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Market Commentary, October 9, 2017 For the week of October 9, 2017

Key Market Data

09/29/2017 10/06/2017 One Week Change YTD One Year
S&P 500 Index 2,519.36 2,549.33 +1.19% +15.67% +20.42%
MSCI EAFE Index 1,973.81 1,972.37 -0.07% +20.40% +20.11%
Barclays Capital U.S. Aggregate Bond Index 2,038.46 2,035.35 -0.15% +2.98% +0.45%
10-year Treasury Note Rate 2.334% 2.360% +2.6 basis points -8.5 basis points +62.2 basis points

Propelled by some strong economic reports and renewed confidence in President Donald Trump’s chances to cut taxes, among other pro-business steps, the major stock indexes continued to notch high after high last week (the S&P 500 did it for six days straight) before finally being slowed by Friday’s unemployment report.

Although that report included the first decline in job creation since 2010, it was largely seen as a one-time event caused by the recent hurricanes, and not only were the indexes up for the week, but the Nasdaq hit another high on Friday. However, the market’s record run came against a somber backdrop, as Americans tried to come to terms with the tragic mass shooting in Las Vegas.

The stock market was jump-started on Monday when the Institute for Supply Management (ISM) said its Manufacturing Index climbed to 60.8 in September, its highest reading since 2004 (any reading above 50 indicates growth). On the same day, the government reported that construction spending increased 0.5% in August from the month before to $1.21 trillion, though partly because July’s reading was revised to a 1.2% decrease from the original estimate of -0.6%. Even so, construction spending was up 2.5% from a year earlier. On Thursday, there was still more good news when the Commerce Department said that orders for factory goods were up 1.2% in August, higher than originally estimated, after having plunged 3.3% in July. Orders for nondefense capital goods excluding aircraft, a key proxy for business investment, improved 1.1%, and orders for durable goods advanced 2%. And the ISM’s Non-Manufacturing Index soared to 59.8 in September, its highest level since 2005. These reports came as economists and investors calculated how big a toll Hurricanes Harvey and Irma would take on third-quarter gross domestic product, with estimates ranging as high as six-tenths of a percentage point.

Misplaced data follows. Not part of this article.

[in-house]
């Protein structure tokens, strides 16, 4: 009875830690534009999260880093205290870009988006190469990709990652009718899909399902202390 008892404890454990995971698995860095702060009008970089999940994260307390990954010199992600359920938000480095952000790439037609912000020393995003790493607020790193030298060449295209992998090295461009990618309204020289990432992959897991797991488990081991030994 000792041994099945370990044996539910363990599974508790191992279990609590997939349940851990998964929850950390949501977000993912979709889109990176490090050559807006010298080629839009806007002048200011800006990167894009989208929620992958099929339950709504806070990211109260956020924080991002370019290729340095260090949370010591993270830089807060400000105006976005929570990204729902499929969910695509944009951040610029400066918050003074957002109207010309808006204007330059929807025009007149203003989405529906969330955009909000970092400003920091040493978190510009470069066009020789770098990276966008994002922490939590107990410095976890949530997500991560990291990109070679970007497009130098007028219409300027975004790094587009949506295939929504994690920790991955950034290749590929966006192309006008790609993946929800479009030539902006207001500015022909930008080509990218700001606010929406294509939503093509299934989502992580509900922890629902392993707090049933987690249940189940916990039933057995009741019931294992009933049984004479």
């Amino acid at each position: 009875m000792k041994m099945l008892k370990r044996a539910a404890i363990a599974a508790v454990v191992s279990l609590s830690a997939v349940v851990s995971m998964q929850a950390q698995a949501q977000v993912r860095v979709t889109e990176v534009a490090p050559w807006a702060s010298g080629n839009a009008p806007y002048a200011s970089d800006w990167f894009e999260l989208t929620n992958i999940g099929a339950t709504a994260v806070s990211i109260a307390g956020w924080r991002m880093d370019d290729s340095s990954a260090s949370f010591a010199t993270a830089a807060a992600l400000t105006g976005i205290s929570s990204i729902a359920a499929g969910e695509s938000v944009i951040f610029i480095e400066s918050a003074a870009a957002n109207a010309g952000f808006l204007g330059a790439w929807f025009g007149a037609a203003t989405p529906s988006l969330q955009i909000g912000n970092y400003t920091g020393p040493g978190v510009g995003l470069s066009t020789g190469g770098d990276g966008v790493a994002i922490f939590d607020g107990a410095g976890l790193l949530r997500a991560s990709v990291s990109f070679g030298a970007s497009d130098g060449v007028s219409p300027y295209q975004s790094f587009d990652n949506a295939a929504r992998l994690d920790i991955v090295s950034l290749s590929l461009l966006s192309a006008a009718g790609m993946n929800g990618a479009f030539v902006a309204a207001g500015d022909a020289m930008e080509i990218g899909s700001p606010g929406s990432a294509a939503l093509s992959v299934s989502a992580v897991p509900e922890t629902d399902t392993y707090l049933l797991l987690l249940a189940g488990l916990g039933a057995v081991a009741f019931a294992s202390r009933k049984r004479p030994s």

The jobs report

On Friday, stocks were finally slowed when the Labor Department said that the economy lost 33,000 jobs in September. It was the first decline in seven years, the longest such streak on record, according to the Wall Street Journal. The dip was far from unexpected given the impact of Harvey and Irma as 105,000 jobs were lost in restaurants and bars alone. On the plus side, the household jobless rate fell back to 4.2% from 4.3% in August. The difference between the two readings is because the 33,000 reflects workers who were employed but couldn’t get to work because of the hurricanes; the household survey only asks respondents if they had jobs. And, all told, 1.47 million people with jobs couldn’t get to work in September, the second highest total ever recorded. Another positive was the fact that wages were up 2.9% from a year earlier, the best year-over-year reading since 2009. In any event, analysts expect job creation to bounce back as Texas, in particular, rebounds from Harvey. And despite the report, the CME put the chances of a rate hike by the Federal Reserve in December at 92%.